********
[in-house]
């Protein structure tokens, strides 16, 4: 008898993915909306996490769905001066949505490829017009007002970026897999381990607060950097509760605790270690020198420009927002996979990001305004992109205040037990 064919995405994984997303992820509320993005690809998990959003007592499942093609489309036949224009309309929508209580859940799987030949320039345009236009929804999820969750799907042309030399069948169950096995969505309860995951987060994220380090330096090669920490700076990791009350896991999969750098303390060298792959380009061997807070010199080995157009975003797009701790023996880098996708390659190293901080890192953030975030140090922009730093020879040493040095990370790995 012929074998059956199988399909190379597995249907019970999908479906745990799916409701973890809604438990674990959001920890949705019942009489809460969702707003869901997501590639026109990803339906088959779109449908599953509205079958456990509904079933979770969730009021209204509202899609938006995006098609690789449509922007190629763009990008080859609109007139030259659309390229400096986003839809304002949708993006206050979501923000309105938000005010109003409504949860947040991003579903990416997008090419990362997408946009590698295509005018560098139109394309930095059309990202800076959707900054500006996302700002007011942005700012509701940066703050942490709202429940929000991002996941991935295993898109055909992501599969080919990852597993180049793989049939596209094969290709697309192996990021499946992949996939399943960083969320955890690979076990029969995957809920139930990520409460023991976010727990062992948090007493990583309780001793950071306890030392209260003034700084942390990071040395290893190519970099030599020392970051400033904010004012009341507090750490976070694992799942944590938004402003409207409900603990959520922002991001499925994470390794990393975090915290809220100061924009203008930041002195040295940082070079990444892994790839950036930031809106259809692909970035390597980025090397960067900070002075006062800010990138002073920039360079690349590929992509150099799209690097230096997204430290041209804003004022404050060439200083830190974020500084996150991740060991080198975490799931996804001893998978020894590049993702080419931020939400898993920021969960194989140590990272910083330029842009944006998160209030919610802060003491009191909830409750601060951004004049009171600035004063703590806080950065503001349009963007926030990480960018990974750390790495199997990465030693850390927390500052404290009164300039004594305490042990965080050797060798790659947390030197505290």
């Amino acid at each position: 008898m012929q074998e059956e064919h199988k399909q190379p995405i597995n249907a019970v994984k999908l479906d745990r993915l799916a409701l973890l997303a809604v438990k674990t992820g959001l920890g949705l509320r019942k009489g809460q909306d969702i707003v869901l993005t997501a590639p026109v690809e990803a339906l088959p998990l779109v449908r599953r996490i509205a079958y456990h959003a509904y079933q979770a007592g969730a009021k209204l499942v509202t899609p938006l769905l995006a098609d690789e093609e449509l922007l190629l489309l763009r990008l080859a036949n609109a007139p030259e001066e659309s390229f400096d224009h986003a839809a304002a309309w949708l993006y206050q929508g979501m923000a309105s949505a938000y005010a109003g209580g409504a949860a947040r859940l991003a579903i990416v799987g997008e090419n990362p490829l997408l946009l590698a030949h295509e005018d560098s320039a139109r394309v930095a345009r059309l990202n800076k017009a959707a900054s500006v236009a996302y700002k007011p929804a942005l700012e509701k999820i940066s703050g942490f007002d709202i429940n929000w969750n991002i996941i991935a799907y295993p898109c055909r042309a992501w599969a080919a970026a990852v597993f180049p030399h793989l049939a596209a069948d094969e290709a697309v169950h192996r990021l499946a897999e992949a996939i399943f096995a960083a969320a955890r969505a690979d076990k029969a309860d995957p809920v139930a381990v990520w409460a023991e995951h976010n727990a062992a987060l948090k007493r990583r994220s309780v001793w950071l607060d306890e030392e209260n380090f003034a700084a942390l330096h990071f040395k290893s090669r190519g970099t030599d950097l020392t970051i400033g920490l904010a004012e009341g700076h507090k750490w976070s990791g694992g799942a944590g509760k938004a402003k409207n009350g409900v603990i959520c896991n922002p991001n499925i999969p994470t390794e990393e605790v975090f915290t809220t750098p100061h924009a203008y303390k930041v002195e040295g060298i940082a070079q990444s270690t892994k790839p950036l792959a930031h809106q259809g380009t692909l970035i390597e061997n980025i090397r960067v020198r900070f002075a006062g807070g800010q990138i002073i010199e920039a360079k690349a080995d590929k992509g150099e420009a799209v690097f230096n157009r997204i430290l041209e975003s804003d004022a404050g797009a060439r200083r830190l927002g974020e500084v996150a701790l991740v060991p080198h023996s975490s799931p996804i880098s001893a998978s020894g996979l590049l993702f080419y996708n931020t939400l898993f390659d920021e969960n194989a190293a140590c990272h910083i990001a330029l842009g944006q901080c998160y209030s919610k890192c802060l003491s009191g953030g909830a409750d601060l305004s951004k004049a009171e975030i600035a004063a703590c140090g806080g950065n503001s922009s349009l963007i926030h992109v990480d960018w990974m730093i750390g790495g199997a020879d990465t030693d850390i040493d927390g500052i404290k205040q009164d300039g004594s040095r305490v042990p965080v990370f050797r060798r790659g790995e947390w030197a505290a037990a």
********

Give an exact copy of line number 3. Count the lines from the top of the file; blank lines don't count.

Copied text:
């Amino acid at each position: 008898m012929q074998e059956e064919h199988k399909q190379p995405i597995n249907a019970v994984k999908l479906d745990r993915l799916a409701l973890l997303a809604v438990k674990t992820g959001l920890g949705l509320r019942k009489g809460q909306d969702i707003v869901l993005t997501a590639p026109v690809e990803a339906l088959p998990l779109v449908r599953r996490i509205a079958y456990h959003a509904y079933q979770a007592g969730a009021k209204l499942v509202t899609p938006l769905l995006a098609d690789e093609e449509l922007l190629l489309l763009r990008l080859a036949n609109a007139p030259e001066e659309s390229f400096d224009h986003a839809a304002a309309w949708l993006y206050q929508g979501m923000a309105s949505a938000y005010a109003g209580g409504a949860a947040r859940l991003a579903i990416v799987g997008e090419n990362p490829l997408l946009l590698a030949h295509e005018d560098s320039a139109r394309v930095a345009r059309l990202n800076k017009a959707a900054s500006v236009a996302y700002k007011p929804a942005l700012e509701k999820i940066s703050g942490f007002d709202i429940n929000w969750n991002i996941i991935a799907y295993p898109c055909r042309a992501w599969a080919a970026a990852v597993f180049p030399h793989l049939a596209a069948d094969e290709a697309v169950h192996r990021l499946a897999e992949a996939i399943f096995a960083a969320a955890r969505a690979d076990k029969a309860d995957p809920v139930a381990v990520w409460a023991e995951h976010n727990a062992a987060l948090k007493r990583r994220s309780v001793w950071l607060d306890e030392e209260n380090f003034a700084a942390l330096h990071f040395k290893s090669r190519g970099t030599d950097l020392t970051i400033g920490l904010a004012e009341g700076h507090k750490w976070s990791g694992g799942a944590g509760k938004a402003k409207n009350g409900v603990i959520c896991n922002p991001n499925i999969p994470t390794e990393e605790v975090f915290t809220t750098p100061h924009a203008y303390k930041v002195e040295g060298i940082a070079q990444s270690t892994k790839p950036l792959a930031h809106q259809g380009t692909l970035i390597e061997n980025i090397r960067v020198r900070f002075a006062g807070g800010q990138i002073i010199e920039a360079k690349a080995d590929k992509g150099e420009a799209v690097f230096n157009r997204i430290l041209e975003s804003d004022a404050g797009a060439r200083r830190l927002g974020e500084v996150a701790l991740v060991p080198h023996s975490s799931p996804i880098s001893a998978s020894g996979l590049l993702f080419y996708n931020t939400l898993f390659d920021e969960n194989a190293a140590c990272h910083i990001a330029l842009g944006q901080c998160y209030s919610k890192c802060l003491s009191g953030g909830a409750d601060l305004s951004k004049a009171e975030i600035a004063a703590c140090g806080g950065n503001s922009s349009l963007i926030h992109v990480d960018w990974m730093i750390g790495g199997a020879d990465t030693d850390i040493d927390g500052i404290k205040q009164d300039g004594s040095r305490v042990p965080v990370f050797r060798r790659g790995e947390w030197a505290a037990a």